Angry White Men – Escaping the Feminist Norm

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A vast man-o-sphere has been developing over the last few years on the Web, mainly in the United States. Furiously misogynist and terribly angry at triumphant feminism and against the female gender in particular, men intend to give back to men the privileges they once had, and that equal rights and the accompanying feminist discourses have tarnished. Primarily white and young, these Angry White Men[1] (to give the title of the book by the American sociologist Michael Kimmel who studied this phenomenon) say they are discriminated against and believe they are victims of the prevailing feminism and political correctness. They want to reverse the trend. As noted by Corine Lesnes, in her article published in Le Monde on 15 January[2], this highly atomised movement was initially very little politicised, but in the candidacy of Donald Trump found an opportunity to obtain public visibility. They rallied to this man who spoke about women like they did, with his discriminatory and neo-macho discourse, even if he never actually said that men were discriminated against. So they saw in the election of Trump a victory for their cause against the anti-macho Obama. Hillary Clinton, on the other hand, with her position of defending minorities, had completely neglected them and had instead joined the discourse of wage equality, long advocated by feminists.

With these angry white men we are witnessing a backlash caused by the discourse on social and family parity: the return to the demand for true male values ​​and a true “masculinist” movement. Warren Farrell, author of The Myth of Male Domination[3], a former professor at Rutgers University in New Jersey and a former militant feminist, is perhaps the best example of this pendulum movement: he was elected three times to The National Organisation for the Defence of Women (NOW) in the late 1970s. A supporter of the right of children to have both parents in case of divorce and defender of the necessary presence of the fathers, he attracted the wrath of the most radical feminists before becoming an enemy when publishing a book on social inequalities. He showed that if men earned more than women, they enjoyed a more balanced life and access to a higher wage did not necessarily give rise to more power. Since then, he has been considered the “father of the masculinist movement”. In his interview with Le Monde, he explains that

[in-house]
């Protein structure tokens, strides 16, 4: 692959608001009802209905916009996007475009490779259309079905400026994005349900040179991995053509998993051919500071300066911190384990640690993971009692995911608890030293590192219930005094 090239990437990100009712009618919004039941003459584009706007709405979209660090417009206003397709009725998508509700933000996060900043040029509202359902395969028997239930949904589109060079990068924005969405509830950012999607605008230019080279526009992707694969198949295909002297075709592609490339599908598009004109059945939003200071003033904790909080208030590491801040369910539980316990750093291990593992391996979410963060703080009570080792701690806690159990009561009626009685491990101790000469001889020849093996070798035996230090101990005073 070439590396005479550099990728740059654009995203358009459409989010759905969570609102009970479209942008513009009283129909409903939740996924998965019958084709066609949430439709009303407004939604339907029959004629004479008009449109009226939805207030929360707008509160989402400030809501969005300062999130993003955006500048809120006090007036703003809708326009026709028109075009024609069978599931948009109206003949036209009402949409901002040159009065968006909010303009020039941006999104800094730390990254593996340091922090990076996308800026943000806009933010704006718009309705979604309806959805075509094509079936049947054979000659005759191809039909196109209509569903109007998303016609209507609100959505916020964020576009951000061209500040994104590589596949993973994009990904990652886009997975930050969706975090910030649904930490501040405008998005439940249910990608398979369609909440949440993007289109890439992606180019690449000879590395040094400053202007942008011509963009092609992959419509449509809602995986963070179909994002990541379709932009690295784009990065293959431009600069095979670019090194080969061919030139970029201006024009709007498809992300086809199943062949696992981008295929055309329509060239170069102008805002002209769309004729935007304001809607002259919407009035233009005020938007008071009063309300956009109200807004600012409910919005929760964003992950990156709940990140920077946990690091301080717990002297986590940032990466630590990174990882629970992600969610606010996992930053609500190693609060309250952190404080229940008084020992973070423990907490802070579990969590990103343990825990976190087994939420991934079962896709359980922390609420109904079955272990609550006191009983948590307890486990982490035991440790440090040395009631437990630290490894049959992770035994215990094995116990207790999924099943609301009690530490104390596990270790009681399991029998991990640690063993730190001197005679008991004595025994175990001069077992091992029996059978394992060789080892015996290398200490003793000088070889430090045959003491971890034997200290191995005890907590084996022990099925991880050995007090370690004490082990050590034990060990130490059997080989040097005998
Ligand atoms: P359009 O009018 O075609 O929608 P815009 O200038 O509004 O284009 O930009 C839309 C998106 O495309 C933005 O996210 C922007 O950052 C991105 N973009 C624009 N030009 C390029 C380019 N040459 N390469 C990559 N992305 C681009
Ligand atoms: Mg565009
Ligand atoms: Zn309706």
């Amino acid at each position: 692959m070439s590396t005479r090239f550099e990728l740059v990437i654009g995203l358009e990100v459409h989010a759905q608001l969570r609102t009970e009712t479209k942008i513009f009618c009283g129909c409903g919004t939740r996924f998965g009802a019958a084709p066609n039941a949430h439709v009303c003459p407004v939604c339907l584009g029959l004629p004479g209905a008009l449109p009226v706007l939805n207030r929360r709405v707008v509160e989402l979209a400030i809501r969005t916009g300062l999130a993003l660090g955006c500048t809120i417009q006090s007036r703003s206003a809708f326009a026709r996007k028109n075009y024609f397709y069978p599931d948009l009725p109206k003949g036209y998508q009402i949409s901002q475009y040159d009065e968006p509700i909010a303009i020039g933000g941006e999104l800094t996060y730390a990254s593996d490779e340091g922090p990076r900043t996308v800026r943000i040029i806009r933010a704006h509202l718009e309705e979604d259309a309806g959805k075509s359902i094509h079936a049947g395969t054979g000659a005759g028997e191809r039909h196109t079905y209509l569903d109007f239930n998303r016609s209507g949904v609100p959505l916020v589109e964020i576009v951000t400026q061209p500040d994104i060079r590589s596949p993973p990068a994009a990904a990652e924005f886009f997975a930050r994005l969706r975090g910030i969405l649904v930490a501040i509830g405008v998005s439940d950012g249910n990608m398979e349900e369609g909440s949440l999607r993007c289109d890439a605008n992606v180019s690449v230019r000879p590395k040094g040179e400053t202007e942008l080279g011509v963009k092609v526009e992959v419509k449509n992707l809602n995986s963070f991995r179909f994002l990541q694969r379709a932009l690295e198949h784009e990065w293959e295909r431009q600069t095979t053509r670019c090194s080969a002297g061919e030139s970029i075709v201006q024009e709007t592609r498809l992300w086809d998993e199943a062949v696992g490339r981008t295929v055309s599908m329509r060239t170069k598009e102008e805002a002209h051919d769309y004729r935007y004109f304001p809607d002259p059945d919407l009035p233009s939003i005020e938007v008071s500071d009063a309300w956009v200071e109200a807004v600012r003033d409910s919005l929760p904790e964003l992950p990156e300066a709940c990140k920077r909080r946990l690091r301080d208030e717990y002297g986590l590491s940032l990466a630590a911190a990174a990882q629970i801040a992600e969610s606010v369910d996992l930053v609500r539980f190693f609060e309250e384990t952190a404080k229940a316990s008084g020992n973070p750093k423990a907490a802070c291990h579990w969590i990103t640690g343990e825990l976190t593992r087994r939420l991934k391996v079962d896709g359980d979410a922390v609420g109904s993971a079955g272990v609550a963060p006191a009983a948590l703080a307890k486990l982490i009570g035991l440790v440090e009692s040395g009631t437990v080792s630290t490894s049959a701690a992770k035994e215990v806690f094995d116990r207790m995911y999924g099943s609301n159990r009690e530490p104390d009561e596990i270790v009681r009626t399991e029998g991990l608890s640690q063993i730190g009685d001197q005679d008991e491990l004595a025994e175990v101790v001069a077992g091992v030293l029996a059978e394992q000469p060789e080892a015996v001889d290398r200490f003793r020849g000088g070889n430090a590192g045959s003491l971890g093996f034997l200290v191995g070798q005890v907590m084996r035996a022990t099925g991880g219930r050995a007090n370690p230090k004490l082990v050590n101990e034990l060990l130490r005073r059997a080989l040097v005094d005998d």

white men no longer have the impression of being part of the structures of power. They are drivers, garbage collectors, masons, carpenters, they occupy difficult jobs, and not without risks. And as they are white, they are thought to be privileged. Trump certainly drew on this feeling of being misunderstood. He used the same language, the same exasperated voice, the same swear words. They recognised themselves: and what’s more, he was not a loser, but a winner. It is a victory for the movement of men, even if it is sad that it is thanks to the worst possible personage. It does not represent the image of the new man, it embodies exactly the type of man we were trying to surpass, but it is the price to pay for ignoring the problems of men.[4]

This man-o-sphere has produced its neologisms with a certain flavour: mansplaining to name the condescending attitude of a man when explaining something to a woman without thinking that she could perhaps already know the subject, perhaps better than he himself; manterrupting to designate a man systematically interrupting a woman who has the floor; manspreading to refer to the typically masculine attitude of spreading his legs wider than the seats on public transport. This behaviour has been the subject of a campaign in the New York subway as a reaction to she-bagging: the habit of women putting their bags on the seat next to them ….

In this movement that advocates a return to masculinist values, it is interesting to note a virile demand in relation to the feminisation of the world, which, by extension, the logic present in the Lacanian not-all describes. You can even see there the legitimacy of the discourse that brought a Donald Trump to power: the wish to find a discourse of the master, a true one! Except that with Donald Trump and these angry white men, one has more the impression of dealing with some sort of semblant of the master’s discourse. These rabid masculinist claims indeed appear to be in the service of jouissance: they do not limit any semblant and they command a world that has lost all reference points in meaning and all predictability; they are a long way from the old regime of politics and discourse.

Translated by Janet Haney

[1] Kimmel, M., Angry White Men, American Masculinity at the End of Era, Nation Books, New York, 2013.

[2] Lesnes, C., “Les monologues du pénis”, Le Monde, 15 January 2017.

[3] Farrell, W., The Myth of Male Power, Simon & Schuster, New York, 1993.

[4] Lesnes, C., op. cit.

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